A career diplomat with extensive experience in the Horn has been appointed to the State Department's top Africa post on a one-year term.
News website allafrica.com reported Wednesday that Donald Yamamoto, a former US ambassador to Ethiopia and Djibouti, will take office next week as acting Assistant Secretary of State for Africa.
Mr Yamamoto, 63, has also served as the senior US diplomat for Somalia and Eritrea. He previously worked in the same acting capacity as head of the State Department's Africa bureau during the first Obama administration.
His reported appointment fills, at least temporarily, a vacancy that has contributed to a vacuum in US policymaking regarding Africa since President Donald Trump's inauguration seven months ago.
At the same time, however, the Trump administration is seeking to eliminate the stand-alone positions of special envoys for two conflict regions in Africa: Sudan/South Sudan and the Great Lakes/Democratic Republic of Congo.
The duties of both those jobs would be incorporated under the State Department's Bureau of African Affairs, Secretary of State Rex Tillerson recently indicated.
The post of special envoy for climate change would also be scrapped as part of a decision to cut or downgrade more than half of the 66 US diplomatic slots focused on specific issues or hot spots.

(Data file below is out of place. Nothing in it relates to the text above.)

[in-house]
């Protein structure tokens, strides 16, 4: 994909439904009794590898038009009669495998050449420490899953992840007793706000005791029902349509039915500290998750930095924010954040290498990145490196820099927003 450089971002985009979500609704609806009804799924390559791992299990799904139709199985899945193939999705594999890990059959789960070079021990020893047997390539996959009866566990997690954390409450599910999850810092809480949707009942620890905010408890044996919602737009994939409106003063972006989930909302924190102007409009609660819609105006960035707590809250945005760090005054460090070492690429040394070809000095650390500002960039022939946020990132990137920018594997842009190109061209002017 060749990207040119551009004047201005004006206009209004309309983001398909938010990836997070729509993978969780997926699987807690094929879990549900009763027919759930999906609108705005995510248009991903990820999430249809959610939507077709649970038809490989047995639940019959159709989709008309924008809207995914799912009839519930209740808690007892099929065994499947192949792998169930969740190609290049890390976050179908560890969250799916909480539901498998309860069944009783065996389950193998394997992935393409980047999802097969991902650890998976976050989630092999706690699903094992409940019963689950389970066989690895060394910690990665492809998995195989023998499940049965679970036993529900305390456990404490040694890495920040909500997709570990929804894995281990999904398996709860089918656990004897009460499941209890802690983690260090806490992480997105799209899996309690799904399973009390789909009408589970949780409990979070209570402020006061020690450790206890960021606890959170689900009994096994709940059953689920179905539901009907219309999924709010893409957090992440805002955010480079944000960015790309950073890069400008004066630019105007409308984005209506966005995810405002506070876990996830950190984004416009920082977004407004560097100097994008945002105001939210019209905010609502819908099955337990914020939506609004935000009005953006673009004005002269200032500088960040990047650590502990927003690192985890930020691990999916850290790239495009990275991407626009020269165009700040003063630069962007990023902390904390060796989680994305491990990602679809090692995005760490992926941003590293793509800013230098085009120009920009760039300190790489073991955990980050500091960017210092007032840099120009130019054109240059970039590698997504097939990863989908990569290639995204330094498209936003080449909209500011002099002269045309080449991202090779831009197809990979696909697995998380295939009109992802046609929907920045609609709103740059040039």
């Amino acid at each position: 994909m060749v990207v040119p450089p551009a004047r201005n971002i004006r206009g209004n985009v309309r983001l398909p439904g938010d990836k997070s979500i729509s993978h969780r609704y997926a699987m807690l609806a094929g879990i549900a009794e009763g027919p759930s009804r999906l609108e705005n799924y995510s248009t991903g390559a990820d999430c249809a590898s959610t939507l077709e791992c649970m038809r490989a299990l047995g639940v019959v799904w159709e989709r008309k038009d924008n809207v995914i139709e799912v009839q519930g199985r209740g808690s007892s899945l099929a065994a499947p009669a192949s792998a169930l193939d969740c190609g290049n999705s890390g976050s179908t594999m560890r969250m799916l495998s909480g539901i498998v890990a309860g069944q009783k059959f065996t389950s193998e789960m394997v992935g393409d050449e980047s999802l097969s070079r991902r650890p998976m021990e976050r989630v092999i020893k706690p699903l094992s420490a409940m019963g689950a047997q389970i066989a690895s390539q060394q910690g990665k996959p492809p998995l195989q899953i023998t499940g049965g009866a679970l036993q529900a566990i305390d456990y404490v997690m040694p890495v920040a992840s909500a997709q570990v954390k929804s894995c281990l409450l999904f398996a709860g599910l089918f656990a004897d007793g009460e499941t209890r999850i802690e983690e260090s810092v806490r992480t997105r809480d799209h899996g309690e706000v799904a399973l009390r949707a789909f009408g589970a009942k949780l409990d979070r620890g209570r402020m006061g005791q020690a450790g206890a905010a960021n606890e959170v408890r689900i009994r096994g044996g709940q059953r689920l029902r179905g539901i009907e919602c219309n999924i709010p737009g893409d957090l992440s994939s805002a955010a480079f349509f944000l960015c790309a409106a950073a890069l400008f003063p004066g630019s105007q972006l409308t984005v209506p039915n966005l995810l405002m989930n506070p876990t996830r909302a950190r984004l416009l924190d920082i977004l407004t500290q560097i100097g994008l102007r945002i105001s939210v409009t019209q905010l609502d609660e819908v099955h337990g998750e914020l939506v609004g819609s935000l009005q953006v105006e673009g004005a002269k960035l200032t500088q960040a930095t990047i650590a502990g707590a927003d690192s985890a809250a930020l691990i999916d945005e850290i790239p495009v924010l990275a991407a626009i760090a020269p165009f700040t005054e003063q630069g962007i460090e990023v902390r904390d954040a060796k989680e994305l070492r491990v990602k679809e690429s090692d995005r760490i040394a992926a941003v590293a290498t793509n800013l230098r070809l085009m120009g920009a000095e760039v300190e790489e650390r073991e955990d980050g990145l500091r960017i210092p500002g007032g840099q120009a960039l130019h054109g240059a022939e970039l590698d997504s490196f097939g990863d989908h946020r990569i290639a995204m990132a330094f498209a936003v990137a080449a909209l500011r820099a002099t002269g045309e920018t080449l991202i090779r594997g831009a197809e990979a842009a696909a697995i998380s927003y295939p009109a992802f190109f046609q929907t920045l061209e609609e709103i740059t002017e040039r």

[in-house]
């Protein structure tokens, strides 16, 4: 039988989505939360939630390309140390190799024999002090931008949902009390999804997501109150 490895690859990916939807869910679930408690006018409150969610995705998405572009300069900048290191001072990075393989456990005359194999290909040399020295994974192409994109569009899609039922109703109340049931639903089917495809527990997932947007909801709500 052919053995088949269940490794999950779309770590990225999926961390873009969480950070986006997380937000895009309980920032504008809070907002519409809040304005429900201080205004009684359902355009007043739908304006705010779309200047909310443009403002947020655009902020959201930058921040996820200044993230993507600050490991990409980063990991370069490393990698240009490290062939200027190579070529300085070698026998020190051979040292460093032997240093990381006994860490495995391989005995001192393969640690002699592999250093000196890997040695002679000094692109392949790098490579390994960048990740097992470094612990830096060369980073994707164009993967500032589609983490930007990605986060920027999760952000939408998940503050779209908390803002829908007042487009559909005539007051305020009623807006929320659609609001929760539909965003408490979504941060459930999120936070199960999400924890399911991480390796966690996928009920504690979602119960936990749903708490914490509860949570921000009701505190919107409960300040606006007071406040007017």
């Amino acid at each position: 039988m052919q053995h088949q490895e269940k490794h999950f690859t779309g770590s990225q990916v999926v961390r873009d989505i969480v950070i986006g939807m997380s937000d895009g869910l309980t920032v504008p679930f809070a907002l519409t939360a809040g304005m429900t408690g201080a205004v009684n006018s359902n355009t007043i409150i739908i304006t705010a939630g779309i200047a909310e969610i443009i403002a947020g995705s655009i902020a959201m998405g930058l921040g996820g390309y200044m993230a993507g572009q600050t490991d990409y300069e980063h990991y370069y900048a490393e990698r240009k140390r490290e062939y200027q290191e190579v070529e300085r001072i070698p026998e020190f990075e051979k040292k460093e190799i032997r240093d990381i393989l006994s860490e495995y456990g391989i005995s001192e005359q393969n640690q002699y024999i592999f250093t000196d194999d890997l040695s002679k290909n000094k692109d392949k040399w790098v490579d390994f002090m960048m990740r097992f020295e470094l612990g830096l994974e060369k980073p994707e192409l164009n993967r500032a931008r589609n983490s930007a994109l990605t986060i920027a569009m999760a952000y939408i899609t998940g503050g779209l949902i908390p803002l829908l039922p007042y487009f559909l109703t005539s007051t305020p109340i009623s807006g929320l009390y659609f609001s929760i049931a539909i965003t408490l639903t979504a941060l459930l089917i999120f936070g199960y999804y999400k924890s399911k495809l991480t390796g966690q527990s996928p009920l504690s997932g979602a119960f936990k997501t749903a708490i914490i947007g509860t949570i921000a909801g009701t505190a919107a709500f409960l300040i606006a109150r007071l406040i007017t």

The responsibilities of the US special envoy for HIV/Aids are to be enhanced, however, as Secretary Tillerson moves to reorganise and streamline a globe-spanning bureaucracy with 75,000 employees.
Mr Yamamoto's pending appointment is drawing praise from Africa advocates in Washington, while the scale-back of special envoy posts has elicited a mixed response.
"Don Yamamoto has broad knowledge and experience, both in the field and in Washington," said former US ambassador to Kenya Johnnie Carson.
Some activists focused on Sudan and South Sudan had called for the special envoy position to be filled as the Trump administration reviews US sanctions against the Khartoum regime and remains largely silent on the civil war that has taken tens of thousands of lives in South Sudan.
Some key members of the US Congress appear willing to endorse Secretary Tillerson's internal shake-up on the grounds that many special envoy posts have outlived their usefulness.